Indeed, Durham does rock--with incredible, even legendary, bands such as High Master, Rainbow Pony Squad, Pepé La Douche, Def Sentence, Shipwrecker, Dom Casual, Midtown Dickens, Scene of the Crime Rovers, and many, many more (see this Indy article for a rough guide to the scene.)

But I, unfortunately, am not talking about rock and roll music. I am talking about rocks. Stones. Boulders. Pebbles. In short: Rocks.

All over Durham -- more than any town I've ever been in, and by a wide wide margin -- there are rocks just lying around. Big rocks, little rocks. Just rocks. All over the place. Take a look at the photo above? See that one to the left of the strip mine masquerading as a road? That thing was just sitting in the middle of the road a good several inches larger than my fist. It was a big damn rock.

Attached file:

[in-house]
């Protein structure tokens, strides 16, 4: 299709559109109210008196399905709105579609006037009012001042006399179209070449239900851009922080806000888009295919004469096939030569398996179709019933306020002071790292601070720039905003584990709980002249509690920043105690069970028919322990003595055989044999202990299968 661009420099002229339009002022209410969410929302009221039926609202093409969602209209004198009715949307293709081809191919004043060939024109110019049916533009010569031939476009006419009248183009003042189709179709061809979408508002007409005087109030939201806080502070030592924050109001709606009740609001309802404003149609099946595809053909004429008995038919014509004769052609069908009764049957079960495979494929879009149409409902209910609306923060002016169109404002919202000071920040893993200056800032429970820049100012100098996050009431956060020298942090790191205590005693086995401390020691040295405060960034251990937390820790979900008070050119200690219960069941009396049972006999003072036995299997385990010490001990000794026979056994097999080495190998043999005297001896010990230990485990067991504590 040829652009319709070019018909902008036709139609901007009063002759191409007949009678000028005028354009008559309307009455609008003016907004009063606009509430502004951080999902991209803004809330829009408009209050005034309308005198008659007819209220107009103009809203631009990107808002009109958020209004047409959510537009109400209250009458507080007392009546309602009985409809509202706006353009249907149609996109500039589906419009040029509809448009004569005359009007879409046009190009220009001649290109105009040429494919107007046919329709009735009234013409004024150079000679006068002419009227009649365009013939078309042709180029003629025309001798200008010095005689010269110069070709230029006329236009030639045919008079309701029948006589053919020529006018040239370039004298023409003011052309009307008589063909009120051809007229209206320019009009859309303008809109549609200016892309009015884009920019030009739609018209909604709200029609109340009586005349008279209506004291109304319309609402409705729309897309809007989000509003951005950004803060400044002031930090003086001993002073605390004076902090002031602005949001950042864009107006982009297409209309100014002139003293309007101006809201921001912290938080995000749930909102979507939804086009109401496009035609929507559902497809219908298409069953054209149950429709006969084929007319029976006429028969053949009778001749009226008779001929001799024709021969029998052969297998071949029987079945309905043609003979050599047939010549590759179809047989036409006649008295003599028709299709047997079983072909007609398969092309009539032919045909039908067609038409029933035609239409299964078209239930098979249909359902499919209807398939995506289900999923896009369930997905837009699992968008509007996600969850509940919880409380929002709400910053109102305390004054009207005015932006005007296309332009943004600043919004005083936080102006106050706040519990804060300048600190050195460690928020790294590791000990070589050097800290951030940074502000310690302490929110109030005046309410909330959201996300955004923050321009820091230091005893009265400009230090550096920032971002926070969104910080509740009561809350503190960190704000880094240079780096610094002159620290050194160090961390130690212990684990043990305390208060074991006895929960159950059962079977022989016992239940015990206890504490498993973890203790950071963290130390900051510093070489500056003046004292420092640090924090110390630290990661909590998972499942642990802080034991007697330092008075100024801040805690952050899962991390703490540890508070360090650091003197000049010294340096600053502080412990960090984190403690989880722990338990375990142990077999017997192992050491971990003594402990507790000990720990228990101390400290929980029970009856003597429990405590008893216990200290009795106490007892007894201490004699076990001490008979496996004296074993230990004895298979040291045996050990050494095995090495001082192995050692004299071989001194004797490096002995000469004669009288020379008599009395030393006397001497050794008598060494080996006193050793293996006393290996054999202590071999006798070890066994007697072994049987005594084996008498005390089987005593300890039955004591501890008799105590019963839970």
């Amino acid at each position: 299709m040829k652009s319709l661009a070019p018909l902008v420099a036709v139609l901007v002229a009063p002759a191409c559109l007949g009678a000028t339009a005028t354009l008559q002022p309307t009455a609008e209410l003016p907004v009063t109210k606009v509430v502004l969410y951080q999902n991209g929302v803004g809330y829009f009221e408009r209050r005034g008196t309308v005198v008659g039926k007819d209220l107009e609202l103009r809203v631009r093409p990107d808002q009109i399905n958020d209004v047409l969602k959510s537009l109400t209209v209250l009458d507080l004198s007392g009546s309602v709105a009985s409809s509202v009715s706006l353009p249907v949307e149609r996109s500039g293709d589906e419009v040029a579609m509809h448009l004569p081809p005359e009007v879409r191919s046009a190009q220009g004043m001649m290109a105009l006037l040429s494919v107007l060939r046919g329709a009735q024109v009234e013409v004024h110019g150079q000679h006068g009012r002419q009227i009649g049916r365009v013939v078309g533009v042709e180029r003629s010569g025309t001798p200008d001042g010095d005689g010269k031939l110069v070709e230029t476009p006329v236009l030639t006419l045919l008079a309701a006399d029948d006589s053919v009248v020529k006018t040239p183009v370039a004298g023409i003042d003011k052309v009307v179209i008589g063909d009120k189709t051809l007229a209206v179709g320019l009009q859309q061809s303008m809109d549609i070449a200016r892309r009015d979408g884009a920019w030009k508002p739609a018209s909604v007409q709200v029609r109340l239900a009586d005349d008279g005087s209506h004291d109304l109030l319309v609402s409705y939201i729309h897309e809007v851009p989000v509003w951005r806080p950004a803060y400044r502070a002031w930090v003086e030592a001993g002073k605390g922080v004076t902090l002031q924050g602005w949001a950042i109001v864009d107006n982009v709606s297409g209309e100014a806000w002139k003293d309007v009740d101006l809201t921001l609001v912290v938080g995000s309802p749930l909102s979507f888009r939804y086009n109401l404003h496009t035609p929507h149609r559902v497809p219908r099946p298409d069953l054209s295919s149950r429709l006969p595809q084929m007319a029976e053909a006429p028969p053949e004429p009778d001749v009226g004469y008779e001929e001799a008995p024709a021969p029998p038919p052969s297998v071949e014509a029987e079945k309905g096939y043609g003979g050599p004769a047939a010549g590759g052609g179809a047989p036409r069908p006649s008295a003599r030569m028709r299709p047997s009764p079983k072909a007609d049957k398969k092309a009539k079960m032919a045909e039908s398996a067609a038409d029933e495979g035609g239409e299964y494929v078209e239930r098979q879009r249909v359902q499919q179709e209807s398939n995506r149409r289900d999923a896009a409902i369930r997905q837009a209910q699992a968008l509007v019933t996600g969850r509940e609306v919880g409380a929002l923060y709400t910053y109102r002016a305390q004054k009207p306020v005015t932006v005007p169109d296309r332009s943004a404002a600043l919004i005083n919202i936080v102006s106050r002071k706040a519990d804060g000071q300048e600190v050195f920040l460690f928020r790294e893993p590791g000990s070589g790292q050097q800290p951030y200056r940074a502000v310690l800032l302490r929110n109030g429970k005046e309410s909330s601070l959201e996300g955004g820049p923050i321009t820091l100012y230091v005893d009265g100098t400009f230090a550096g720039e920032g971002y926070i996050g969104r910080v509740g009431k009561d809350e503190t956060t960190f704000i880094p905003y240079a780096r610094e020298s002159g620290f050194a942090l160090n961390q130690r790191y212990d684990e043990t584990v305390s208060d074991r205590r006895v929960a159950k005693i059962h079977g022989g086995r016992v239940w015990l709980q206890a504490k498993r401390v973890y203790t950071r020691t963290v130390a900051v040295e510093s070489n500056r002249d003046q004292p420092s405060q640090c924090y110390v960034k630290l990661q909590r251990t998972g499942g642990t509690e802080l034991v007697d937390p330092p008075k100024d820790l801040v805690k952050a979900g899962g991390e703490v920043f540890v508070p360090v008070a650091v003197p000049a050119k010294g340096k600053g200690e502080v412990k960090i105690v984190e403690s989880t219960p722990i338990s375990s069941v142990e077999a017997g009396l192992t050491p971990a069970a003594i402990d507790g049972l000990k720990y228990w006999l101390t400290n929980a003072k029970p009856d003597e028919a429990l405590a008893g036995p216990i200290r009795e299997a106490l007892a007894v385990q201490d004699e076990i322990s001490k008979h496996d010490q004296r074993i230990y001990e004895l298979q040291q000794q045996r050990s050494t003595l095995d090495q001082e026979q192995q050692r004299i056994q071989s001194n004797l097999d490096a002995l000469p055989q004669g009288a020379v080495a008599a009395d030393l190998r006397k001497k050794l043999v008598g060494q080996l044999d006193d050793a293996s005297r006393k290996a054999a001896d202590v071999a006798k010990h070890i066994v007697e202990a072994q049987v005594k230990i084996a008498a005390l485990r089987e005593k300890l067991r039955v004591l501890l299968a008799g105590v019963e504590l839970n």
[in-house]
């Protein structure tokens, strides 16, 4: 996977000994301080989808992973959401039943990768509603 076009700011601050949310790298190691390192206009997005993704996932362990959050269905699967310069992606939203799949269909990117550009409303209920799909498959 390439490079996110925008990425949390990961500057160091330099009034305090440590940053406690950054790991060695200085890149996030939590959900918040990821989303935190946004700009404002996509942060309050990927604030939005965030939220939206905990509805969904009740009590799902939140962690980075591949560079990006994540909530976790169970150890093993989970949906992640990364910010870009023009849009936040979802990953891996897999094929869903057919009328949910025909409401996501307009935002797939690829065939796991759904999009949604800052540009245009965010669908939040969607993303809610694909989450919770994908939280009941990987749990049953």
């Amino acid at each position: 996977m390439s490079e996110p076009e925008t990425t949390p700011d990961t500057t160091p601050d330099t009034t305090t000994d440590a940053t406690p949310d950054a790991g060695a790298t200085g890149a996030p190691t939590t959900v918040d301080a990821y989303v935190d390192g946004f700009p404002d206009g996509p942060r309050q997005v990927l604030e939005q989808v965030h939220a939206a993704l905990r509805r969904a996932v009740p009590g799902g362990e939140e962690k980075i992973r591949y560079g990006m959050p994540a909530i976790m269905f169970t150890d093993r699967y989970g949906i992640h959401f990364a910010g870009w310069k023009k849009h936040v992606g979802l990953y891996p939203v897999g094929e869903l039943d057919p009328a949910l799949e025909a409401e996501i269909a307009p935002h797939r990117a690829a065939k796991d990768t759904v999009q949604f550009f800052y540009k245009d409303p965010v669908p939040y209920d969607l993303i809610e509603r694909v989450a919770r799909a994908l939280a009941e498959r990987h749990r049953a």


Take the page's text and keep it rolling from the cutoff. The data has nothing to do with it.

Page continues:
And that's just the beginning -- does Durham have some bizarre magnetic force that draws meteorites to our fair burgh?

I mean, we're not living out in the woods, right? This is a fairly good-sized city, and it's just covered with rocks. Aren't there machines that like sweep up the roads or something? Do we not have those around here?

Here's another of Durham's fine rocks -- granted this one was on the side of the road -- but it definitely still had the stink of asphalt on it:


And this one too -- those are DHTWRITW's chief photographer Violet Rumble's boots to give some perspective:


I mean, where, exactly, are these rocks coming from?

happy travels,

Jan 4, 2009

Durham Has the Worst Roads in the World

Hello friends,